[OPE-L:737] price of land

Fred Moseley (fmoseley@laneta.apc.org)
Thu, 14 Dec 1995 12:22:06 -0800

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This is a continuation of my respone to Gil, this time on the subject of the

1. Marx's treatment of the price of land can be understood only in the
context of his overall logical method. The most important aspect of Marx's
logical method relevant to the price of land is that Marx assumed that
aggregate magnitudes (aggregate price and aggregate surplus-value) are
determined prior to individual magnitudes (individual prices and the
individual parts of surplus-value: industrial profit, merchant profit,
interest and rent). I have discussed this fundamental presupposition of
Marx's theory in the following papers:
"Marx's Logical Method and the Transformation Problem,"
(Humanities Press, 1993).

"The Development of Marx's Theory of the Distribution of Surplus-value"
forthcoming in in Moseley and Mattick (eds.), MARX'S METHOD: FURTHER
INVESTIGATIONS (Humanities Press, 1996).

The latter provides much textual evidence of this fundamental presupposition
relative to all the individual parts of surplus-value and from the various
drafts of CAPITAL. I will try to figure out how to put this paper in the
ope-l archives in case any are interested (Jerry: please send me
instuctions). We could discuss this presupposition further, if you wish,
but perphaps just accept it for the purpose of discussion and consider its
implication for Marx's theory of the price of land.

2. According to this method, the determination of the aggregate magnitudes,
and especially the aggregate amount of surplus-value, is the main subject
of Volume 1. These aggregate magnitudes are then taken as given in the
subsequent analysis in Volume 3 of the determination of individual prices
and the individual parts into which the total amount of surplus-value is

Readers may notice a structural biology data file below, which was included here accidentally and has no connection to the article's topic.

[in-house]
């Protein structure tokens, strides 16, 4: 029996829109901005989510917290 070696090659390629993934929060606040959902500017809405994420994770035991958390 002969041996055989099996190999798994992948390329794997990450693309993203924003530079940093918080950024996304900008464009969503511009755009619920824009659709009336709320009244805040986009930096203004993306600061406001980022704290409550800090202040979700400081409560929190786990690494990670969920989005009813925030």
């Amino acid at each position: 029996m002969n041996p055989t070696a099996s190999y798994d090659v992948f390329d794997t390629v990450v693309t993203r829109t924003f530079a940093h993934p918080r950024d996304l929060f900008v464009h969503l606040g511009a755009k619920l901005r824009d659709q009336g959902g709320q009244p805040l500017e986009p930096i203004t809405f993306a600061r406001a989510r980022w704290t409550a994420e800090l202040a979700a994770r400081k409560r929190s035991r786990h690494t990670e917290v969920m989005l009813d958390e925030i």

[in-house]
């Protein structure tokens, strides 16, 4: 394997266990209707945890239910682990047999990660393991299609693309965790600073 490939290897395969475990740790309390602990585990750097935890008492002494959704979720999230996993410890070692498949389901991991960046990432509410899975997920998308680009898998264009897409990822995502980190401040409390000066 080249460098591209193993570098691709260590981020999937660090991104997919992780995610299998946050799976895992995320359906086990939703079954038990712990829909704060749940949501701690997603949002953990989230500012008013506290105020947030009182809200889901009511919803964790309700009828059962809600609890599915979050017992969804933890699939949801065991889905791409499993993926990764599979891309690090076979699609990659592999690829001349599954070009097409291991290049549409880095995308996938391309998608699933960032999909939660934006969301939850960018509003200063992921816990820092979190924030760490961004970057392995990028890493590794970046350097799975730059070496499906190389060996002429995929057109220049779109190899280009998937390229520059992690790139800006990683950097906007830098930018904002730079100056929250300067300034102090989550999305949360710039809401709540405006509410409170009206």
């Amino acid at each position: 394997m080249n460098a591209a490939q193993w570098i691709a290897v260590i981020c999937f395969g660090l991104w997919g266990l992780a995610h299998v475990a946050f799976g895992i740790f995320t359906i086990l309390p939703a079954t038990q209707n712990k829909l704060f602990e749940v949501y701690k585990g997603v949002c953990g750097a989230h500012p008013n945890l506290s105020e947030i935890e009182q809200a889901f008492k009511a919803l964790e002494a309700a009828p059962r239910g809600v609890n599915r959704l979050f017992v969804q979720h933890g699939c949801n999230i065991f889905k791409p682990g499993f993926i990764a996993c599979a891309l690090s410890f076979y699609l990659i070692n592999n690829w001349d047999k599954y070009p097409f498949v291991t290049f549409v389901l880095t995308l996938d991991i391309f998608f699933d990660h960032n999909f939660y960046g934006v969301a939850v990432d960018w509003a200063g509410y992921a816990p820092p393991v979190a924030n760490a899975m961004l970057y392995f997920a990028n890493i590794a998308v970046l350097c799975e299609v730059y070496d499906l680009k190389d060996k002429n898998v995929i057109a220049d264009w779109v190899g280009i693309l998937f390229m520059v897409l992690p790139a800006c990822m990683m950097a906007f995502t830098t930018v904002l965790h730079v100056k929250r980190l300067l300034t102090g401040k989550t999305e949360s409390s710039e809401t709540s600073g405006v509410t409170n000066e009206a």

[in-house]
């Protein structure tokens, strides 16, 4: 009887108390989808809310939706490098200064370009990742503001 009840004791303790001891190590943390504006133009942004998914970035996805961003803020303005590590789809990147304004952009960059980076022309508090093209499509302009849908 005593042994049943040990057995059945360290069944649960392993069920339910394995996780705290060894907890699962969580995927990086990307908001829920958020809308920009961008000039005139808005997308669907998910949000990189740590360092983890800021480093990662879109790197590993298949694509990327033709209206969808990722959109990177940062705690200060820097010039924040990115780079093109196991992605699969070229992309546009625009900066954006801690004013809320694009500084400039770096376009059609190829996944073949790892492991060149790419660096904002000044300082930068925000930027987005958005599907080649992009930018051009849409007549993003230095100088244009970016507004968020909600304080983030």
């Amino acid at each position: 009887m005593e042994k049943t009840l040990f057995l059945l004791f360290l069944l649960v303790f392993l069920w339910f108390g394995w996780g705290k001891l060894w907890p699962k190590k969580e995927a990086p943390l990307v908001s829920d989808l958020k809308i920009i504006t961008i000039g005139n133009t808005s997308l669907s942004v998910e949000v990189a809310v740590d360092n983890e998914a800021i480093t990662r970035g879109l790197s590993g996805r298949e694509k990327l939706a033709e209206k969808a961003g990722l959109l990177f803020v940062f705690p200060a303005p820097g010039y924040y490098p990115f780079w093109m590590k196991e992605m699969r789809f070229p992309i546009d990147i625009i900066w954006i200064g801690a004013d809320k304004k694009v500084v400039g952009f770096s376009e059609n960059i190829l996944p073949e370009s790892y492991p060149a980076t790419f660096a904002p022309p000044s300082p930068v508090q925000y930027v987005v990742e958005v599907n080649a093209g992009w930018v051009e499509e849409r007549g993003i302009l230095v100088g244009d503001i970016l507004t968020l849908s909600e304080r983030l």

3. According to this method, rent is determined in Part 6 of Volume 3 as
one part of the total amount of surplus-value.

4. According to this method, the price of land is then explained as
capitalized rent, i.e. as based on the expected future returns of rent from
the ownership of land.

It is ground rent, capitalized in this way that forms the purchase price or
value of land, a category which is prima facie irrational, in the same way
as the price of labor is irrational, since the earth is not the product of
labor,and thus does not have a value...

This capitalization of the rent, however, PRESUPPOSES the rent
itself,whereas the rent cannot be conversely derived and explained from its
own capitalization. Its existence, independent of the sale, is rather the
PRESUPPOSITION proceeded from. (C.III. 760-61; emphasis added)
(see also C.III. 786-87 and 807).

5. Therefore, according to this logical method, Marx could not explain the
price of land in Chapter 1 of Volume 1. If the price of land is to be
explained as capitalized rent, rent must first be explained. And, according
to Marx's method, rent can be explained only after the total amount of
surplus-value is determined in Volume 1.

Therefore, Marx "abstracted from" land and the price of land in Chapter 1 of
Volume 1 (indeed in all of Volumes 1 and 2). Marx's deduction of the labor
theory of value from the objective general equality of commodities should be
understood within the context of this abstraction. This abstraction is not
simply a "fiat", as Gil argues, but rather follows necessarily from the
methodological presupposition of the prior determination of aggregate
magnitudes. When Gil says that "nothing in the logical structure of Marx's
argument in Chapter 1 requires that all exchangeables must be products of
labor," (732), he does not recognize this larger context of Marx's logical

6. Marx noted this abstraction from land in an 1858 letter to Engels
(SC.97-98), just after finishing the Grundrisse:

Throughout this section [on capital in general] ... landed property is
taken as = 0, that is, landed property as a particular economic relation
does not yet concern us. This is the only possible way to avoid dealing
with all relations when discussing each particular relation.

The main relation dealt with in Volume 1 is the relation between capital and
labor in order to explain the origin and determination of the total amount
of surplus-value. This then provides the basis for the later analysis of
the relation between capital and landed property in order to explain the
appropriation of a part of the surp`lus-value by landlords.

7. Marx also noted in other places in Volume 1 the same method of
abstraction from other individual parts of surplus-value: in Chapter 5 (pp.
266-67) relative to merchant profit and interest; and in Chapter 11 (pp.
422-22) relative to equal rates of profit across branches of production.
Marx argued that these particular forms of surplus-value appear to
contradict the law of value, but that these apparently contradictory
appearances can be explained, according to Marx's method, after the total
amount of surplus-value has been explained, which is what Marx did in Volume

Fred Moseley